The slightly-older Galaxy A22, however, is a different beast. It can currently be had for right around EUR 190 and gets you a 90Hz Super AMOLED panel, albeit of lower HD+ resolution. The MediaTek Helio G80 is also arguably more powerful if not as efficient. The slightly older but comparable 48MP main cam on the Galaxy A22 gets OIS too. And beyond that, you are not sacrificing any of the other quality of life aspects of the Galaxy A13. Notably, the big battery with excellent endurance.

A slightly more regional suggestion would be the Galaxy F23, which isn’t all that more expensive than the Galaxy A13 and is currently selling in India. You will have to settle for an PLS display instead of AMOLED, but a fast 120Hz one. The F23 also includes a more capable Snapdragon 750G chipset with 5G connectivity, in case that’s on your list of priorities. Other than that, it is a similar device to the Galaxy A13 in most other aspects.

Of course, we can’t talk about budget phones without mentioning Xiaomi and specifically the Redmi line. The Redmi Note 11 is a viable and direct competitor to the Galaxy A13. For just shy of EUR 200, it gives you a 90Hz 6.43-inch AMOLED display, stereo speakers and 33W charging on its 5,000 mAh battery. The Snapdragon 680 chipset, while limited to 1080p video capture, is still better than the Exynos 850. It is also paired with faster UFS 2.2 storage.



Samsung Galaxy A22 • Samsung Galaxy F23 • Xiaomi Redmi Note 11



Xiaomi has a pretty viable 5G alternative in this price range as well in the Poco M4 Pro 5G. Like the Galaxy F23, it comes with some other specs compromises here and there to fit 5G into the budget, like a 90Hz IPS display and a lighter camera setup also capped at 1080p video capture. Still, the compromises really aren’t that many, and you still get things like stereo speakers, Gorilla Glass 3 and 33W charging.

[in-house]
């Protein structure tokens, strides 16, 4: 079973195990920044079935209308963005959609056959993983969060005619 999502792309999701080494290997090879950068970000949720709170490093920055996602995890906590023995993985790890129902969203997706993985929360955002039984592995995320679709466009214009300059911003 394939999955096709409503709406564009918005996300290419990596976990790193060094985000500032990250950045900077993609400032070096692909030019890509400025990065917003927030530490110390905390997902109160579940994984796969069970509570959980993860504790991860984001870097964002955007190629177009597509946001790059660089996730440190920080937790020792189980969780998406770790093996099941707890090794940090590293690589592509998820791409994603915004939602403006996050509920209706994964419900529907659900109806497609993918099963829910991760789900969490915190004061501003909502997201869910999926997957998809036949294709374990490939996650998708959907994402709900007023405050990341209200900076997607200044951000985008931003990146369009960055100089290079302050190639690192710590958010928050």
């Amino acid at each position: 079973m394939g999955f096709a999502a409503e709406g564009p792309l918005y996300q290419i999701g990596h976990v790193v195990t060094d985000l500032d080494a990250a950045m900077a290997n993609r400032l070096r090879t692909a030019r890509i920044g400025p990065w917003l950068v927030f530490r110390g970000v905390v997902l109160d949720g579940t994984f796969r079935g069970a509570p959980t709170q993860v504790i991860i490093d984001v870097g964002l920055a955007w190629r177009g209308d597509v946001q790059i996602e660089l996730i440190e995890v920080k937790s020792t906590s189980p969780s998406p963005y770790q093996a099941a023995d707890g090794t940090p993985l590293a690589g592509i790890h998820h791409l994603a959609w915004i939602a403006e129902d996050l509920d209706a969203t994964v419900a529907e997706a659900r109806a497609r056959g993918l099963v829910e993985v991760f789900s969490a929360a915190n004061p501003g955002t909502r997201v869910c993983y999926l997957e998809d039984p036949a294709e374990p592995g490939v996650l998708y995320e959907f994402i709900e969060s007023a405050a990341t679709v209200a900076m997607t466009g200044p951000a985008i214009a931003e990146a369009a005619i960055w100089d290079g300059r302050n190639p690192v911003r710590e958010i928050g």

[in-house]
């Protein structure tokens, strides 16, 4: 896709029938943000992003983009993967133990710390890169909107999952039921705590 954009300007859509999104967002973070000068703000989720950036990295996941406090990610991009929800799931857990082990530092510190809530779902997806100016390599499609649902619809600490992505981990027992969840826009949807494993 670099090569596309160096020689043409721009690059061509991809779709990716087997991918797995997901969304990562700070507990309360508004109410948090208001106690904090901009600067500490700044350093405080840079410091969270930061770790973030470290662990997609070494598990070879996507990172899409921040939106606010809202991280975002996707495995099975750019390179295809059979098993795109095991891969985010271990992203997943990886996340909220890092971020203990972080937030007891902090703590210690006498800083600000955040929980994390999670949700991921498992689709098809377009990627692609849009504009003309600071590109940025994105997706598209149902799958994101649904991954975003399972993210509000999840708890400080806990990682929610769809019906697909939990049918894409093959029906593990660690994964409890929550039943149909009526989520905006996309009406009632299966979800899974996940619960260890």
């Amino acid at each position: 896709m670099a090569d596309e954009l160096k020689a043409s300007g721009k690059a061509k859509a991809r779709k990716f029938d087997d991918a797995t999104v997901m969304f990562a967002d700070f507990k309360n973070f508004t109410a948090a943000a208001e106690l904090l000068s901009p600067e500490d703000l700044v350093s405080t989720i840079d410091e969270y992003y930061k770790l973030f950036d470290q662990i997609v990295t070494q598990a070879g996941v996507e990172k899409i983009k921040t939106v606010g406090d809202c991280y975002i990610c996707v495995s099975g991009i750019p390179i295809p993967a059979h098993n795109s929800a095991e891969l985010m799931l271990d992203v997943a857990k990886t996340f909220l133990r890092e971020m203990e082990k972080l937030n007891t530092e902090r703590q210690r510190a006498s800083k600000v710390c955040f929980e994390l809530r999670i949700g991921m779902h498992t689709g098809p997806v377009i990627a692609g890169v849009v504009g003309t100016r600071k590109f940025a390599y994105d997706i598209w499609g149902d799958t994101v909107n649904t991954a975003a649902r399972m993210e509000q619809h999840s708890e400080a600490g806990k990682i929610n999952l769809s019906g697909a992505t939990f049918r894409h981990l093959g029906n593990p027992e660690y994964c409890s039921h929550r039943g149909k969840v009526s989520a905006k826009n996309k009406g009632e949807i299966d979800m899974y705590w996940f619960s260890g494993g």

Xiaomi Poco M4 Pro 5G • Realme 8




Finally, the Realme 9i fits within the same budges and matches most of the aforementioned specs of the Poco M4 Pro 5G, but notably skips the 5G part, which hurts its value proposition a bit. A much smarter play would probably be the Realme 8 if you can still find one of those. It has a Super AMOLED HDR10 display, a versatile camera setup, and a huge 5,000 mAh battery with excellent endurance and 30W charging.


There is a lot that can go wrong when creating a phone, especially a budget one. The trouble is that most of these devices look very similar on paper. You have to spend some time with them to uncover any issues hidden beneath the surfaces and unfortunately we located a few pretty major ones on the Galaxy A13.





While the A13 is structurally solid, it was obviously made cheaply with soft plastics, susceptible to damage. It also looks and feels quite cheap in person. The same goes for the display. While it offers a sharp picture thanks to its FullHD resolution, its pixel response time is sluggish, with plenty of smearing and ghosting. It also suffers from poor backlight uniformity, and since Samsung did not include a proper proximity reader or an ambient light sensor, you have to do a lot of manual adjustments.

But perhaps the biggest issue the Galaxy A13 has is its performance or rather lack thereof. The Exynos 850 is particularly lacking in the GPU department and faced with the daunting task of pushing pixels on a FullHD+ panel, it simply fails to deliver. The otherwise slick and feature-rich One UI 4.1 Core lags and stutters frequently on the Galaxy A13, badly hurting its general usability.





It’s a real shame since the Galaxy A13 still delivers in other key aspects. It has stellar battery life, and its cameras, while not exactly impressive, benefit from mature processing and deliver decent results. We just can’t recommend the Galaxy A13, especially since Samsung itself has other better and more well-rounded Galaxy devices in the same price range to get instead.


  • Gorilla Glass 5 finish on the front.
  • Large screen with good contrast and max brightness. Decent color reproduction.
  • Great all-around battery life.
  • The daylight camera quality is solid. Video capture is also good, despite 1080p resolution cap.
  • Latest Android 12 and solid One UI Core with lots of features.
  • 3.5mm jack, microSD, NFC.


  • Subpar performance, especially graphics on the FullHD+ display. Lag and slowdowns are frequent.
  • Unibody has soft plastic prone to scratches and blemishes.
  • Virtual proximity sensor is unrealiable, lack of ambient light sensor means brightness adjustment is even worse.
  • No color mode options. Sluggish pixel response times with smearing and ghosting. Poor backlight uniformity.
  • Single speaker with mostly unimpressive quality.
  • No Night mode, Scene optimizer or video stabilization.
  • Doesn’t come bundled with a charger.